How to Tell if Chicken is Bad?

How To Tell If Chicken Is BadIn the huge pool of edible meats out there, chicken is surely the most popular one out of the bunch all around the world. That is due to the wide variety of tastes that you can apply to a chicken while cooking it, how relatively cheap chicken is in comparison to other meat, and its convenience when it comes to cooking.

I don’t know about you, but in my house, we eat chicken about 3 times a week, if not more. It got to the point where I thought that I knew every tiny detail about the anatomical structure of a chicken, and how to safely prepare it for cooking. But like most assumptions made in the kitchen, I was wrong.

One night, after having a wonderful and delicious family dinner, all my family members and I started feeling slightly sick and one by one, we rushed to the toilet. This alerted us, so we decided to give the hospital a visit just in case.

The first question that the doctor asked us is what we had for dinner, and as soon as we told him that it was chicken, he didn’t seem surprised.

Due to the fact that I had prepared and cooked that chicken myself, I felt this sudden guilt and kept asking myself why I haven’t noticed that the chicken was bad. And to avoid such a thing from happening again, I ran to the good old savior, the internet, for some answer on how to tell if the chicken you’re preparing is bad. And I’m about to share my findings with you all.

How to Tell If the Chicken Is Bad

First things first, I hope that you never had to experience the sickness that I felt that day, and wish you a strong and healthy life, especially when it comes to eating. However, it is safe to assume that at some point through your journey in life, you have interacted with some rotten food and simply avoided it through the smell of it or how it looks.  And it’s even worse when you realize that the food is bad after spending a decent amount of your time preparing it. I mean, preparing a chicken perfectly takes more than an hour in most cases, and to have to throw it in the Garbage Disposal after spending an hour preparing it is just a horrible thing.

Imagine this happening to you when you have guests and you’re in the middle of preparing a lunch or a dinner for them with chicken as the main dish. I mean, improperly following a recipe from a Cookie Cookbook can be bad, but poising your guests would be a shame, especially if you’ve prepared your fancy Glassware Set, right?

If you seek to avoid facing such horrible scenarios, you should always make sure that your chicken is fresh and well before even starting to prepare it. This way you save your precious time and effort instead of wasting it on some rotten meat, and consequently, keep the health of your loved ones and guests intact.

Hopefully, through this guide, you’ll learn how to tell if the chicken is bad before placing it on your Cutting Board, Deep Fryer, or Compact Refrigerator. I’ve made sure that it also includes a way of telling if an already prepared chicken, that you were served in a restaurant for example, is rotten.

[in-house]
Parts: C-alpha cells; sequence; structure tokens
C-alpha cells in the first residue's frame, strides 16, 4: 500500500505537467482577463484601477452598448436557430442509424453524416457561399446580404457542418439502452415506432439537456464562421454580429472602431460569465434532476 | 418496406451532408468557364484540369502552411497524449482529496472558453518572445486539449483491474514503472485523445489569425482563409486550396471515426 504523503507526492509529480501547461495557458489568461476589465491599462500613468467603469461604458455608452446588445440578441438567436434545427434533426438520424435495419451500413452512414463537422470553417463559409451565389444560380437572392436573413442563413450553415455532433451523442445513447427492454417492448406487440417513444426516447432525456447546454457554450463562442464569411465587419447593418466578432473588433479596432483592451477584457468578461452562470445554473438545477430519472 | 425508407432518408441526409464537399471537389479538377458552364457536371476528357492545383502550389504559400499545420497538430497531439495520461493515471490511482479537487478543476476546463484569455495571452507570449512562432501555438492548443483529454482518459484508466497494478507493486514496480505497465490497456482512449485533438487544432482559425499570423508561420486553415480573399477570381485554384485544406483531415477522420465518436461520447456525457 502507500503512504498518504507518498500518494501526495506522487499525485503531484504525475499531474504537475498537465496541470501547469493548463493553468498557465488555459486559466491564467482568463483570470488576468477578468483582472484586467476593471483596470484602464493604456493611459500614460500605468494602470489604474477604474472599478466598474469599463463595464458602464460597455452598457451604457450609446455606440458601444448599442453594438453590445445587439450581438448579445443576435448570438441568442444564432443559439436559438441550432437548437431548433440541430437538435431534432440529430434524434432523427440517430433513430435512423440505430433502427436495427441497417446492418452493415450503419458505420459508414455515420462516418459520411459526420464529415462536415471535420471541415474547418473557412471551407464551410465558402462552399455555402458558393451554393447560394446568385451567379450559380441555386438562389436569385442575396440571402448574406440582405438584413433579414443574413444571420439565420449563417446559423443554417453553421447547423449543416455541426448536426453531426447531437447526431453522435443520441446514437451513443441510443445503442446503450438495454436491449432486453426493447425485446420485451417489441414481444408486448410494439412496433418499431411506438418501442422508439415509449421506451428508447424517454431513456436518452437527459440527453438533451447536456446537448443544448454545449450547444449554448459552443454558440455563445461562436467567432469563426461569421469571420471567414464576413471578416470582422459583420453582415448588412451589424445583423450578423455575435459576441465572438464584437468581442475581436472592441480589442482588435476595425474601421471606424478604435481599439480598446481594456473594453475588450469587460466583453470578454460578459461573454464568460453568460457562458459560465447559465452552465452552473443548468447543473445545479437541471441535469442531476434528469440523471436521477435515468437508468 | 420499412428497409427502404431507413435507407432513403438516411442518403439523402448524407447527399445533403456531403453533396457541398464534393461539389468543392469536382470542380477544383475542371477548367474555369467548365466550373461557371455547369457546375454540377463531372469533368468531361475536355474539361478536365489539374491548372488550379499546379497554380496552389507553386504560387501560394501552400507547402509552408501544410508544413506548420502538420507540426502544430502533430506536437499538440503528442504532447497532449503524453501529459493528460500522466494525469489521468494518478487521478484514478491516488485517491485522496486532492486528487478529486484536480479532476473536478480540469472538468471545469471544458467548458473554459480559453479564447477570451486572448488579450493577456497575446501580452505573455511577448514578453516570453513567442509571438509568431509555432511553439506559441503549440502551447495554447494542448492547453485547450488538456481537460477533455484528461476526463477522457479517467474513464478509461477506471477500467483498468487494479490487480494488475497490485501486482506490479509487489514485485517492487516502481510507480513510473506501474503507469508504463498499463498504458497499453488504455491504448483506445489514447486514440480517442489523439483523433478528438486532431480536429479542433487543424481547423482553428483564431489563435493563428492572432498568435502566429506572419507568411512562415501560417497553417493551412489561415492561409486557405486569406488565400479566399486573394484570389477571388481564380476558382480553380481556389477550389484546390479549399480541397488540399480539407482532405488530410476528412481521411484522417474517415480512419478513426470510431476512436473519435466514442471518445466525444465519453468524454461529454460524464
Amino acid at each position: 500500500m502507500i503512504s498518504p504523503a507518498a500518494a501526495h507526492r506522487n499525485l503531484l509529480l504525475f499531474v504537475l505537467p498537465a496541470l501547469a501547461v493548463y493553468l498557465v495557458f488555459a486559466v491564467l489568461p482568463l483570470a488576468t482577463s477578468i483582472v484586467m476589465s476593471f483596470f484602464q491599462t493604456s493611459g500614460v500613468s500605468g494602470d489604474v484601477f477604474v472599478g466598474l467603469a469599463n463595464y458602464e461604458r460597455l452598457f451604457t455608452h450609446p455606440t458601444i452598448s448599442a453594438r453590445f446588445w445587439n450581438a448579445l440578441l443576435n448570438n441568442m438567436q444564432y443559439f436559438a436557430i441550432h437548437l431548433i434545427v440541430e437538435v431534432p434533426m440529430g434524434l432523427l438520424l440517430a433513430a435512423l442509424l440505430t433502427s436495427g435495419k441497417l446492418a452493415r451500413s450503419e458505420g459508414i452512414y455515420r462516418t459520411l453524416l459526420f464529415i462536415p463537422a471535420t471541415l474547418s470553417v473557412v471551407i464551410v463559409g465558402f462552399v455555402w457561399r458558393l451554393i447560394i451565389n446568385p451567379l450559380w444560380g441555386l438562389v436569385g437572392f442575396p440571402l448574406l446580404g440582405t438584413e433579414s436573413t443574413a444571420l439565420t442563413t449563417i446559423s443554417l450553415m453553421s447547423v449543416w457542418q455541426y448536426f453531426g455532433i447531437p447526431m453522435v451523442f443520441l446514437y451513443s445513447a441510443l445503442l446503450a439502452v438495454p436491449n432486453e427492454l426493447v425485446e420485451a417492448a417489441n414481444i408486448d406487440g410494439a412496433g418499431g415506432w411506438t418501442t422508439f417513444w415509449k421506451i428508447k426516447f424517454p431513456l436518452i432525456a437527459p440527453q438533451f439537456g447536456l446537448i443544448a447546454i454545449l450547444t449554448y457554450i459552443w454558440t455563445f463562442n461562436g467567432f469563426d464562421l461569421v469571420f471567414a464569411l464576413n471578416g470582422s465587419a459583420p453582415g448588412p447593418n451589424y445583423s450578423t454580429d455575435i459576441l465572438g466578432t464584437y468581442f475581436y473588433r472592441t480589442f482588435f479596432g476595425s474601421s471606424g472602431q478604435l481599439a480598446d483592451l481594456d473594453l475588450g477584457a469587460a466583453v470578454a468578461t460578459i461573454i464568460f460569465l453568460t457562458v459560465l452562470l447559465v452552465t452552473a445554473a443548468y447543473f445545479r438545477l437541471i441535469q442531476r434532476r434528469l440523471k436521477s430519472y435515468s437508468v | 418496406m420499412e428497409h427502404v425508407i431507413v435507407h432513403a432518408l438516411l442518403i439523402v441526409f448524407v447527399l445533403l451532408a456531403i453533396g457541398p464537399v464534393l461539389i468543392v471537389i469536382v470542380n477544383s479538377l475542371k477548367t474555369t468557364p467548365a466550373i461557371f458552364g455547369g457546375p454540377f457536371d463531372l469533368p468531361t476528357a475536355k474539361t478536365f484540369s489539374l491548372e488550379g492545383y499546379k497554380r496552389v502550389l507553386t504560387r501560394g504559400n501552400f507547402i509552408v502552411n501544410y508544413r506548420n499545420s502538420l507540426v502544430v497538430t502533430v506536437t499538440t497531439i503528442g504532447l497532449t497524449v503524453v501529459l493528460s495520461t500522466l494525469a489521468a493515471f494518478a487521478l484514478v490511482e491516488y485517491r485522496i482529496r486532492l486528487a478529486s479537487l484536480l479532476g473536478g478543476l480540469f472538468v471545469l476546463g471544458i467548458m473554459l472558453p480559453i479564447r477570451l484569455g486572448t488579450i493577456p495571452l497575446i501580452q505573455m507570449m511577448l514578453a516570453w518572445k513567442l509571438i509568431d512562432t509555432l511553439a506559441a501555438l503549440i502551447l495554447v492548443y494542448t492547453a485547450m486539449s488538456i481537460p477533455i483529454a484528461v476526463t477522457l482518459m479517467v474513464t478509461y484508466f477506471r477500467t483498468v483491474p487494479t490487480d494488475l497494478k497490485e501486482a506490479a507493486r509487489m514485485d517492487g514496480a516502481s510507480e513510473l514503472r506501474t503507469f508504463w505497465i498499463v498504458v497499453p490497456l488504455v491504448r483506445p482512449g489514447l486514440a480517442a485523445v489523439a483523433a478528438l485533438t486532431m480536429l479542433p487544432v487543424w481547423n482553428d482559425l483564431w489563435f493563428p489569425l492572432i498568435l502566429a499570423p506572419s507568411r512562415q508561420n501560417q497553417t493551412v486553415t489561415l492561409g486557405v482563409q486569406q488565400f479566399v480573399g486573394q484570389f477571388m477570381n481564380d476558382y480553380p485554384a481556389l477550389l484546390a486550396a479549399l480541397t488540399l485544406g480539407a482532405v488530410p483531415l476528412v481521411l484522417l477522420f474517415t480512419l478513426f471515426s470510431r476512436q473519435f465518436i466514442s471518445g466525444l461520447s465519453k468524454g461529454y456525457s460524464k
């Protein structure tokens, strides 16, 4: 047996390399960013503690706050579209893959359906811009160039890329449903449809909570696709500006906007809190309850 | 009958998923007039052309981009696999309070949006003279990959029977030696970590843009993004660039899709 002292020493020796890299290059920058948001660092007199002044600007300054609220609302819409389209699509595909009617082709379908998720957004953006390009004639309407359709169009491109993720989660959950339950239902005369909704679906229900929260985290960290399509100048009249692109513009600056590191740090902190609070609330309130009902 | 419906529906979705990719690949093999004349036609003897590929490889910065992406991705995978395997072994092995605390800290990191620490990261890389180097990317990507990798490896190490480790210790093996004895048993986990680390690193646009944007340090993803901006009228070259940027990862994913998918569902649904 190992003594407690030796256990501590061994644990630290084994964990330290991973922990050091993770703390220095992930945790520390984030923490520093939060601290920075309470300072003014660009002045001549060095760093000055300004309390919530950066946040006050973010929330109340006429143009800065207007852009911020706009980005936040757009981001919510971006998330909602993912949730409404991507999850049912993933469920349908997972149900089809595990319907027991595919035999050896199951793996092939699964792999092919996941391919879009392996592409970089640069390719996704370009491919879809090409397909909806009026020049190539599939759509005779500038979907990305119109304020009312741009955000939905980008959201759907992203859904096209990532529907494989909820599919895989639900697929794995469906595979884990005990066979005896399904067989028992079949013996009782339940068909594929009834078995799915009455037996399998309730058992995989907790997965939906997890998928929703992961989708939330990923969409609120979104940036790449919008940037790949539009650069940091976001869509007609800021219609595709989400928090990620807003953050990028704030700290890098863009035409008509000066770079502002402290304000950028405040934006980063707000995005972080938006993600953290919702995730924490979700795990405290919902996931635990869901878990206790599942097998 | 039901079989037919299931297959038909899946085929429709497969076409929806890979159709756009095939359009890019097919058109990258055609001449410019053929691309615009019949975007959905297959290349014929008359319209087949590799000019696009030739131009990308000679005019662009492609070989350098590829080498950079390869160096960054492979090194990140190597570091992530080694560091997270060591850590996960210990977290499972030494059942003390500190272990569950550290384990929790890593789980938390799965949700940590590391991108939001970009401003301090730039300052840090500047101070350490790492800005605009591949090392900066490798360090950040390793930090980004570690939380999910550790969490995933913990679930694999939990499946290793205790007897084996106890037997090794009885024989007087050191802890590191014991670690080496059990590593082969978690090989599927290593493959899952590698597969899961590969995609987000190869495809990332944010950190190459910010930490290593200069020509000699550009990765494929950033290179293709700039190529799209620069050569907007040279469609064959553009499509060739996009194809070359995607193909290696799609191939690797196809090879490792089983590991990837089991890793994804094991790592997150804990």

Raw Chicken

Out of all the states of Chicken, raw chicken has the highest risk of being rotten due to it staying in the display of stores for extended periods. In other words, you can easily stumble on chicken that has already gone bad and buy it.

To avoid committing such a grave mistake, look for the following warning signs in a chicken:

The meat’s color

When determining if the chicken has good bad already, the color is an easy factor to interpret, the optimal color for a chicken is bright pink and the moment you notice some gray shades in the meat, don’t buy it.

‘’Expiration’’ date

This is the first thing that you should check before buying chicken simply because stores, both big and small ones, sometimes forget to check their products and remove the expired ones. And although most stores make sure to do that, you should be vigilant nevertheless.

In addition, it’s highly recommended to not come anywhere close chicken with an expiration date that is somewhat close to the current day. Basically, buying a chicken that’s been recently put on the shelf is your safest bet.

The Smell 

Although checking the smell of chicken can be redeemed useless due to the fact that you can’t really smell a packed chicken in the store. You still can after opening it at home, and just because you wasted your money on it, doesn’t mean that you should put your health and your family’s health at stake.

A strong odor

Most fresh chickens have a somewhat undetectable chicken odor (the unpleasant smell of chicken meat), but if yours happens to have an overwhelming and strong odor, then you should probably throw it in the garbage as soon as possible.

If you’re still not certain that your raw chicken is safe to consume, try using your hands and touch it to make sure that the meat is not sticky nor slimy in any way. Once you get it home, make sure to put the chicken in a FoodSaver or a quality Food Storage Container if you cannot consume it directly. Better yet, through it in the refrigerator or an Ice Bucket if the other options aren’t available.

Frozen Chicken

With the fact that chicken can go bad at any given time, most people, me included, freeze it thinking that it is the most effective and safest way to store it. It is just that, but, it’s not a fully safe procedure, as cases of a gone bad frozen chicken do exist.